-- interchange
u `andMap` (pure y) = pure ((<|) y) `andMap` u
```

These laws are a lot more technical. Luckily, in day-to-day Elm they never really pop up, because category theory is not (yet) a leading design pattern. If you like this, go try some haskell; Haskell knowledge can be very useful in Elm (and vice versa.)

The use of this abstract pattern may not be clear initially. When, in practice, do you get a List of functions? And even if you encounter it at some point, defining this function with concat and map is not that difficult. The power lies in the generality. The shortcut version of this function is also quite handy.

## Solving problems

So, that is the theoretical part. What is the idea here? Remember that the goal is to decode a certain amount of elements and feed them to a function. The example with `andThen`

at the top first decodes all the arguments and then applies them. This pattern leads to a lot of extra syntax and requires naming. Instead, the composition characteristic of andMap can be used to start with a decoder of a function, decode and apply one argument, and then recurse for however many arguments are needed.

More concretely, a function is needed of the type `Decoder (a -> b) -> Decoder a -> Decoder b`

(i.e. andMap for Decoder.) Therefore, Decoder has to be an Applicative Functor. Let’s see how the functions `map`

, `andMap`

and `pure`

can be implemented.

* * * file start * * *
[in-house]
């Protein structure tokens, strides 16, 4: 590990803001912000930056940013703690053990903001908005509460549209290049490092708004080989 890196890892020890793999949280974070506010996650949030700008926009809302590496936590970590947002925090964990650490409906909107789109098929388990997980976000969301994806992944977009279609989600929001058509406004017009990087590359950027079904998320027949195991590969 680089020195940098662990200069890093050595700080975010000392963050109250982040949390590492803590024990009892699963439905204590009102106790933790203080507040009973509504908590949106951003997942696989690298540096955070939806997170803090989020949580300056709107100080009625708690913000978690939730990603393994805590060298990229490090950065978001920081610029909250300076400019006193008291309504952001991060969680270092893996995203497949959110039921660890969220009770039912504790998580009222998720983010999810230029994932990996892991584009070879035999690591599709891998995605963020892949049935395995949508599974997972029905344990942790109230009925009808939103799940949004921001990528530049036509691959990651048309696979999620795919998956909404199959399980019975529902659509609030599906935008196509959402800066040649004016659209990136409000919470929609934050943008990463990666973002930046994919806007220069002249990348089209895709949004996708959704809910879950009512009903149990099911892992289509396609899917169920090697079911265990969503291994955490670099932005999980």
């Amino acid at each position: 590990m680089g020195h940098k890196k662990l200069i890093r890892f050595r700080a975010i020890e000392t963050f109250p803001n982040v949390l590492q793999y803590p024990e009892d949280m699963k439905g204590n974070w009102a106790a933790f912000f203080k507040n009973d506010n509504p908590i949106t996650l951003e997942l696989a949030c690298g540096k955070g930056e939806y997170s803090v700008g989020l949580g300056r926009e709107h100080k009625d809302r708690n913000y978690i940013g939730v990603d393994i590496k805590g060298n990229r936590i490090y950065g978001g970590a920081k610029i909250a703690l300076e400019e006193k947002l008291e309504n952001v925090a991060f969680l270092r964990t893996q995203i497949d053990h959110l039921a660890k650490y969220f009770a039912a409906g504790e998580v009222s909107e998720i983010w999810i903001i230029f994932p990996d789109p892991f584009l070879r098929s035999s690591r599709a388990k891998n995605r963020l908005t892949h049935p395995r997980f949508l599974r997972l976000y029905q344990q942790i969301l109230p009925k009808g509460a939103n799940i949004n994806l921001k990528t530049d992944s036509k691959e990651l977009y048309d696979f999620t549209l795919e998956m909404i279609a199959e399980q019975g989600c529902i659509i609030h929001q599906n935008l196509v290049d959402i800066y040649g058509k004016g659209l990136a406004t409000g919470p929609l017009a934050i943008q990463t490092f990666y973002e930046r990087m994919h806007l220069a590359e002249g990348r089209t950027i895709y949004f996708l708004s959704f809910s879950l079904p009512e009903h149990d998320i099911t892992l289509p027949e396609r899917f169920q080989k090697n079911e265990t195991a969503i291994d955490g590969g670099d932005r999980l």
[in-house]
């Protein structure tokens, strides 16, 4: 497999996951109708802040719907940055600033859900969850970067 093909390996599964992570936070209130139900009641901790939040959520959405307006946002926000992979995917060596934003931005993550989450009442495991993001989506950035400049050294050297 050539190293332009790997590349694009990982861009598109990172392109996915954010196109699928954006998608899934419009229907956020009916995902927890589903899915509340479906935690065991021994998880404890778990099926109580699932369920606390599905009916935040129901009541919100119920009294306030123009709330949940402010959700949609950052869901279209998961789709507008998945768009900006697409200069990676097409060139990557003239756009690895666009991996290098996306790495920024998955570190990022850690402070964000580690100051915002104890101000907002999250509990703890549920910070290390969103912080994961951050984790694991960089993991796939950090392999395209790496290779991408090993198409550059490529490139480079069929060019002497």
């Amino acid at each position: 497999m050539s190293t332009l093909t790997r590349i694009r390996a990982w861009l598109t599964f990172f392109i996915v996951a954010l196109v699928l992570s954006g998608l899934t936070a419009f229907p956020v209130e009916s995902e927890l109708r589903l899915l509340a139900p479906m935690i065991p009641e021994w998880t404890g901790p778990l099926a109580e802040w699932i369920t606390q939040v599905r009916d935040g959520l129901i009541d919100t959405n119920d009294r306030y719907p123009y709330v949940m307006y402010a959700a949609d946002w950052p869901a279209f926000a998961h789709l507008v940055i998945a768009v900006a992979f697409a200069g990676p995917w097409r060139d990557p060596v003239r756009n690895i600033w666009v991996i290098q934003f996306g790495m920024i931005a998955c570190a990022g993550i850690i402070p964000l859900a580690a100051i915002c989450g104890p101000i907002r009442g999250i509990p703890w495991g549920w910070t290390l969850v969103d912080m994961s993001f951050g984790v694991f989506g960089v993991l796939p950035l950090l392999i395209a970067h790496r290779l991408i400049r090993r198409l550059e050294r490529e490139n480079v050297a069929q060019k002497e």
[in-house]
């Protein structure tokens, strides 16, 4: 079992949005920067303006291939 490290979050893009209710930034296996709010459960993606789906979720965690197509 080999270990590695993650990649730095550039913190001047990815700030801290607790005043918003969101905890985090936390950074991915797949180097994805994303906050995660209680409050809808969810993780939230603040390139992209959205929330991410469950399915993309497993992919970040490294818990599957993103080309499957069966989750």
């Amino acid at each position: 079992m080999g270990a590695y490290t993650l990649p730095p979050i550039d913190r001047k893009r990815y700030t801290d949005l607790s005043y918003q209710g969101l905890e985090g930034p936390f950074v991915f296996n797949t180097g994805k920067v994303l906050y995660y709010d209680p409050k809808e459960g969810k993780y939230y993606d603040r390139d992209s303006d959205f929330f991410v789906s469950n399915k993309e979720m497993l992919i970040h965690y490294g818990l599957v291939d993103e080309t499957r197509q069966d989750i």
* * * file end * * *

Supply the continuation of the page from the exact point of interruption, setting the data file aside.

`Decoder.map : (a -> b) -> Decoder a -> Decoder b`

is already defined in `Json.Decode`

, so Decode is a functor. The type signature for `pure`

is the same as for `Decode.succeed`

. The only challenge is `andMap`

.

It is not very obvious, but with some type puzzeling:

```
-- function application
(<|) : (a -> b) -> a -> b
f <| x = f x
-- now substitute (<|) as the first argument to Decode.object2
Decode.object2 : (c -> d -> value)
-> Decoder c
-> Decoder d
-> Decoder value
-- gives
andMap : Decoder (a -> b) -> Decoder a -> Decoder b
andMap = Decode.object2 (<|)
```

Not obvious. Hints are that this function takes two decoder arguments (for the function and an argument) and that its type signature looks very similar to `List.map2 : (a -> b -> value) -> List a -> List b -> List value`

.

Great, Decoder is an applicative. Let’s apply it. The example at the start of this post can now be rewritten as follows (I’ve added the type of every line in the decoder as a comment.)

```
serverResponse = \"\"\"{"tag": "input", "default": "test"}\"\"\"
type alias Response = { tag : String, default : String }
decodeResponse : Decoder Response
decodeResponse =
Decode.succeed Response -- Decoder (String -> (String -> Response))
`andMap` ("tag" := string) -- Decoder (String -> Response)
`andMap` ("default" := string) -- Decoder Response
```

Now, depending on your stance toward infix operators, you can clean this up further using

```
(|:) = andMap
decodeResponse : Decoder Response
decodeResponse =
Decode.succeed Response
|: ("tag" := string)
|: ("default" := string)
```

This is visually pleasing and easilly extendable. The usual argument that infix symbolic operators obfuscate code doesn’t really hold here in my opinion. Its effect (within the context of decoding a JSON object) is easilly inferable from the code.

## conclusion

Using a bit of category theory (the branch of mathematics that studies structures like functors and applicatives) it is possible to significantly improve code.